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This article describes the first printing of the Hebrew Bible with major Jewish commentaries, notes concerning translations into Aramaic and English, lists some universally accepted Jewish commentaries with notes on their method of approach and lists modern translations into English with notes.

Earliest printing of commentaries

The Hebrew Bible was codified by the rabbis at the Great Assembly and was first printed as volume 1 of the Gutenberg Bible in 1455. The complete Tanach in Hebrew, with commentaries by Rashi, Radak, Ramban, and Ralbag was printed in 1517 by Daniel Bomberg and edited by Felix Pratensis under the name Mikraot Gedolot.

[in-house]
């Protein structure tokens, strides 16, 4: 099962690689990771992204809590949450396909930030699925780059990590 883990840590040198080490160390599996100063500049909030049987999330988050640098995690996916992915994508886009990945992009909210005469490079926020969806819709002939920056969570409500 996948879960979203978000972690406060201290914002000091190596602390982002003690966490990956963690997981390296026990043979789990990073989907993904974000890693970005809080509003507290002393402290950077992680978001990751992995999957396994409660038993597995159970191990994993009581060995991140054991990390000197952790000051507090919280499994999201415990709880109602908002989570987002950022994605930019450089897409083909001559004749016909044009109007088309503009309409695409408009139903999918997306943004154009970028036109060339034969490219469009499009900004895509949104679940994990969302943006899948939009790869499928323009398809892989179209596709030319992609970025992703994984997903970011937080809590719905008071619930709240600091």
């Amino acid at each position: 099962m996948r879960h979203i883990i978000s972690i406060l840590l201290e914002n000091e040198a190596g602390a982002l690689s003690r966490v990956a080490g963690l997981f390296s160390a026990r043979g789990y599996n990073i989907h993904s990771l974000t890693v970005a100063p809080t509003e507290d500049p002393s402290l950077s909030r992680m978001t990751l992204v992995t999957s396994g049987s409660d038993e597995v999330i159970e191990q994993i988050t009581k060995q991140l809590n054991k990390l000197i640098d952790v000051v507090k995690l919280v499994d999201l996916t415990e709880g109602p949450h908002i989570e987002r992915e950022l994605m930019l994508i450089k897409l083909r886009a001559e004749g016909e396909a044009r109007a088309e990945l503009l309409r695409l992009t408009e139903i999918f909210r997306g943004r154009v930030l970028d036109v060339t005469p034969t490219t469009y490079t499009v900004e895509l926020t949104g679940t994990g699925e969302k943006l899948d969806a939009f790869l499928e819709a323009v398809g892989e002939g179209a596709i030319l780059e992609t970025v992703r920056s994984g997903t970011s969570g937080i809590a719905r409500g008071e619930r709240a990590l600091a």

The Hebrew Bible was handed down in manuscript form along with a method of checking the accuracy of the transcription known as mesorah. Many codices containing the masoretic text were gathered by Jacob ben Hayyim ibn Adonijah and were used to publish an exact manuscript. It was published by Daniel Bomberg in 1525. Later editions were edited with the help of Eliyahu ben Asher ha-Levi Ashkenazi Levita. Mikraot Gedolot is still in print.[1]


"All translations are commentaries".[2] Many nations and many languages have translations of the Bible. According to the Bible study wiki[3] there are at least 90 English translations and thousands of translations into other languages.


A Targum is a translation of the Bible into Aramaic. The classic Targumim are Targum Onkelos on the Chumash (the five books of Torah), Targum Jonathan on Neviim (the Prophets), and a fragmentary Targum Yerushalmi. There is no standard Aramaic translation of Kesuvim (the Hagiographa).[4]